Imagine for a minute that your car is in the shop. You have some errands to run, so you borrow someone else’s car. A friend, a family member, a coworker, whomever. As you’re driving to the store, you see a police cruiser activate its lights and sirens to pull you over. You weren’t speeding, you didn’t drive over the lane line, you followed every traffic rule in the book. So why are you being pulled over? The officer walks up to your window and says you were stopped because the officer ran the car’s license plate and learned the registered owner of the car had their license revoked. The officer didn’t make any effort to determine whether that registered owner was actually driving the car: he just saw the revocation and pulled you over.
Is the officer allowed to do this?
The U.S. Supreme Court says yes. The Court’s 8-1 decision in Kansas v. Glover upheld a traffic stop based solely on the officer’s assumption that the registered owner of the vehicle, whose license was revoked by the State of Kansas, was the one driving it at that particular time.
A Kansas Deputy Sherriff ran a license plate check on an older model pick-up truck. He discovered that the registered owner of the truck, Glover, had his license revoked. The deputy assumed the Glover was driving the truck and, without witnessing any traffic violations or attempting to identify the driver of the truck, initiated a traffic stop. Glover was the driver of the vehicle and was charged with driving as a habitual offender.
Glover filed a motion to suppress evidence stemming from the stop, which was granted by the trial court. The appellate court reversed, holding it was reasonable for the Deputy to infer that the driver was the owner of the vehicle because there were “specific and articulable facts from which the officer’s common-sense inference gave rise to a reasonable suspicion. The Kansas Supreme Court reversed the Court of Appeals’ decision, holding that the Deputy’s belief was a hunch based on “applying and stacking unstated assumptions that are unreasonable without further factual basis.”
Reasonable Assumptions Justify Traffic Stops
Writing for the majority, Justice Thomas reversed the decision of the Kansas Supreme Court, holding that when an officer “lacks information negating an inference that the owner is driving the vehicle, an investigative stop made after running a vehicle’s license plate and learning that the registered owner’s driver’s license has been revoked is reasonable under the 4th Amendment.”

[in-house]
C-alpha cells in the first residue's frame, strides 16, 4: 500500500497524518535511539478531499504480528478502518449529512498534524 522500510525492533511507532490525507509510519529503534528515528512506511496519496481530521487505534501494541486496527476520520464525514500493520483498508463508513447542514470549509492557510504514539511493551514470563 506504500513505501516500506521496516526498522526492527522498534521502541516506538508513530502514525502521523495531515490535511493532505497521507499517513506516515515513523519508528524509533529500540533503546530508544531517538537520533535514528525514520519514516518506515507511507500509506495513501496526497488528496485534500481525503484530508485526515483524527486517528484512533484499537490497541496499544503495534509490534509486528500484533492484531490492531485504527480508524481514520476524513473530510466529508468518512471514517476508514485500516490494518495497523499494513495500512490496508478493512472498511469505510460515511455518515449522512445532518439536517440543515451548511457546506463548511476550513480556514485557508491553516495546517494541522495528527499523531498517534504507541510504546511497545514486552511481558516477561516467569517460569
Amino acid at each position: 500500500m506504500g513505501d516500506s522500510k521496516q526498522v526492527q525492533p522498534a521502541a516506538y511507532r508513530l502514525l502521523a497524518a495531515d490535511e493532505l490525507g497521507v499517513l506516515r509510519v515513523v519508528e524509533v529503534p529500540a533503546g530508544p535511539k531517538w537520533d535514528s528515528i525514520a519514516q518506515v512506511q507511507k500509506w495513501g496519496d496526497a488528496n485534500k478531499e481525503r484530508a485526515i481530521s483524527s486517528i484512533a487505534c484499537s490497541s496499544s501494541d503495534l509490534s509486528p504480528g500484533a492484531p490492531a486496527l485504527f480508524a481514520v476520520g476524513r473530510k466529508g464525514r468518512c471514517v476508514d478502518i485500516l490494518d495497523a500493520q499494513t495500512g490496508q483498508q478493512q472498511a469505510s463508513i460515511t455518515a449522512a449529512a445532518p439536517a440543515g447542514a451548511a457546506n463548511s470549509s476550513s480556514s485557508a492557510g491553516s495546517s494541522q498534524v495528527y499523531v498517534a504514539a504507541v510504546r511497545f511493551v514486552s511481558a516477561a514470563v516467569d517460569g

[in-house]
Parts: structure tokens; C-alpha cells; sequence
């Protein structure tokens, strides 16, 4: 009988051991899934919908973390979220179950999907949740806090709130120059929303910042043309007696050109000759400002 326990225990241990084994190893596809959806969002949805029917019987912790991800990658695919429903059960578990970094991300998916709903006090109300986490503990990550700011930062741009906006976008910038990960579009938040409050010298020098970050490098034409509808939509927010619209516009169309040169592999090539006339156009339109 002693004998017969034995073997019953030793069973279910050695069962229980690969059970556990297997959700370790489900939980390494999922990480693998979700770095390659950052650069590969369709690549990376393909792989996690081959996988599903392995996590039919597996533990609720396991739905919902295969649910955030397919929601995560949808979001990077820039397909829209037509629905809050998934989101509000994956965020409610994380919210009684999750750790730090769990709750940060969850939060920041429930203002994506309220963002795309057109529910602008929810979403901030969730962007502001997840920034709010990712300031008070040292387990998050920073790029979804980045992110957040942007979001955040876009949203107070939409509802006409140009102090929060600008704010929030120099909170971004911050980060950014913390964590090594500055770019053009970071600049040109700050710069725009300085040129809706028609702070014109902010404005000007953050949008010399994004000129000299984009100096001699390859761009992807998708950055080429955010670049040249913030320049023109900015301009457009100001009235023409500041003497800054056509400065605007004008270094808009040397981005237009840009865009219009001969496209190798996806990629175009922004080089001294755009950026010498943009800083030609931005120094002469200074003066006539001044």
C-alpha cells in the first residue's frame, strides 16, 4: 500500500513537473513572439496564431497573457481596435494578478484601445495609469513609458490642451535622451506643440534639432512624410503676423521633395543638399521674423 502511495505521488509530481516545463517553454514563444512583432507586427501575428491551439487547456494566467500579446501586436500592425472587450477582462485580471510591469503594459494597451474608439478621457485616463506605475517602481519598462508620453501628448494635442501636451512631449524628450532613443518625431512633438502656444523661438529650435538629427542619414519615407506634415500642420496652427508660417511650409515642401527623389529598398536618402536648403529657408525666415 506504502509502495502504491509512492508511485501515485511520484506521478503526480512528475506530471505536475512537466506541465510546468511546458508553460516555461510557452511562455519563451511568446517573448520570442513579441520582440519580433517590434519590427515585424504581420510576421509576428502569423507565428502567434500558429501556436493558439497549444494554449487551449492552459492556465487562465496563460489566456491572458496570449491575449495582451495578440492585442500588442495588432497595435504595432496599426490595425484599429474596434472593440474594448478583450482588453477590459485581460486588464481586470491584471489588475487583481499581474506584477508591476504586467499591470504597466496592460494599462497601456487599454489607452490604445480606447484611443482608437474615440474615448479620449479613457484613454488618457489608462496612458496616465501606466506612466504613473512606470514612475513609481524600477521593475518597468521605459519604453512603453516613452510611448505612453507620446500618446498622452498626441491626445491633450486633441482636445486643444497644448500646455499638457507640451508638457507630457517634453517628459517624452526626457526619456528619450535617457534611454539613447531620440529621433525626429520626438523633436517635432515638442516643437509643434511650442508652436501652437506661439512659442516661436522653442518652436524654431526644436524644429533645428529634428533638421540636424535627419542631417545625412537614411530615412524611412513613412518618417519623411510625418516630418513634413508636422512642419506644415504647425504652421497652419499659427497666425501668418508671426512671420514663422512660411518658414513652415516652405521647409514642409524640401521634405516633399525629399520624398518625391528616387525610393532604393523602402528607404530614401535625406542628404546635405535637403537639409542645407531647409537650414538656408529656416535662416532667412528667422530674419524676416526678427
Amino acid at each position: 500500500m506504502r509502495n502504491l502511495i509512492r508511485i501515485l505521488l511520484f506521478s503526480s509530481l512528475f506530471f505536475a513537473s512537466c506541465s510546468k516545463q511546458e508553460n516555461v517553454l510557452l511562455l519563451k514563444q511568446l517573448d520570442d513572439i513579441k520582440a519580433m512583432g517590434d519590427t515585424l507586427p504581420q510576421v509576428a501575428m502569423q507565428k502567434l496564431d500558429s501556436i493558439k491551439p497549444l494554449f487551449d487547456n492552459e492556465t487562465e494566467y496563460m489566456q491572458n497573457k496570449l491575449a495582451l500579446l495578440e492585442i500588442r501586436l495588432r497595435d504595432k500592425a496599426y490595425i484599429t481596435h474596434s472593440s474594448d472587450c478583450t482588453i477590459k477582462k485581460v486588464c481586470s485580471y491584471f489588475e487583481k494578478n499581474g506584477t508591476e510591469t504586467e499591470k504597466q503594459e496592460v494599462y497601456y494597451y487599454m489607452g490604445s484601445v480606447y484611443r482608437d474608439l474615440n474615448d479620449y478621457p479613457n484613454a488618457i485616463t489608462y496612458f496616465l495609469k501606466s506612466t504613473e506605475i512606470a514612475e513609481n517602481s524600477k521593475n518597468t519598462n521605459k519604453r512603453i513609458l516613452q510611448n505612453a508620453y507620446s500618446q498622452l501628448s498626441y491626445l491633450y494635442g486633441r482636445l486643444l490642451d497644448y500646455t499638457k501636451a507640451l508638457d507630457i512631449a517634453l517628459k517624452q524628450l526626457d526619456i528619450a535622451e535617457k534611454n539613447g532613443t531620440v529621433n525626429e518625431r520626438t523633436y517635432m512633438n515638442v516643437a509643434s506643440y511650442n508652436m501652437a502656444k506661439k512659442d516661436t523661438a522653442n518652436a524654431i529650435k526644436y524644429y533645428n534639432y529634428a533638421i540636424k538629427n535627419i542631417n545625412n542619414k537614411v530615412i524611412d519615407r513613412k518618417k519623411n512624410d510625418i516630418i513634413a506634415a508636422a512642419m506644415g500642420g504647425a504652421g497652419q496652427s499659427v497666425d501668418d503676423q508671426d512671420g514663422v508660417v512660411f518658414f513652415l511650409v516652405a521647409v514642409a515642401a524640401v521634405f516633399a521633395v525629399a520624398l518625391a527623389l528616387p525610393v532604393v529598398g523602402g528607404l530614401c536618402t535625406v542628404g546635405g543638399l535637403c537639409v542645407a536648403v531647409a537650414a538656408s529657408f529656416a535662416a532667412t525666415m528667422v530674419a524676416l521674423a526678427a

Justice Thomas concluded that the officer’s “common sense” inference that the owner of the vehicle was likely the driver provided more than reasonable ground to initiate the stop. He also reasoned that someone who had committed a crime in the past that lead to a license revocation would be more likely to ignore that revocation and continue driving.
Assumptions Have Limits
Justice Thomas’s opinion did note this is a limited holding, and the presence of additional facts might dispel reasonable suspicion.
Justice Kagan, joined by Justice Ginsburg, issued an opinion concurring with the holding of the majority opinion. They focused on the fact that under Kansas’s driver’s license laws, license revocation is reserved for those convicted of crimes, while license suspension is used for lesser violations such as not paying a parking ticket or child support. Justice Kagan indicated that, if Glover’s license were simply suspended, she would not have agreed with Justice Thomas’ decision.
The concurrence also discusses what other types of facts might dispel reasonable suspicion in this situation. What if the officer knows the owner is a 65-year-old man, but can see the driver is a young woman? What if the vehicle has more than one registered owner? The concurring justices argue that the addition of these facts would make it impermissible to stop the vehicle.
The concurring justices further acknowledge their decision may have been different if the issue had been thoroughly litigated originally. However, neither the prosecution nor the defense attorney called any witnesses at the suppression hearing. Instead, they submitted a barebones list of stipulations.
Who Should Prove Reasonableness
Justice Sotomayor was alone in issuing a dissent to the Court’s ruling. She argues that reasonable suspicion is based on the reasonable officer’s assessment, given his training and experience, not ordinary person’s common sense.
Justice Sotomayor also argues that this ruling effectively flips the burden of proof saying it would permit police officers to “effectuate roadside stops whenever they lack “information negating an inference the vehicle’s unlicensed owner is the driver.” Then, defendant must to prove the officer’s assumption was unreasonable. This burden-shifting is inconsistent with the general rule: if the officer did not have a warrant, the government must prove there was an applicable exception to the warrant requirement.
What This Means For Ohio Drivers
This ruling underscores the ever-growing list of reasons for which officers are permitted to stop drivers. Once a traffic stop is made, if the officer observes signs of alcohol or drug consumption, things escalate quickly. From there, an inability to satisfactorily perform balancing tests can lead to a DUI/OVI charge. If you find yourself in that situation, the DUI / OVI lawyers at the Dominy Law Firm can help.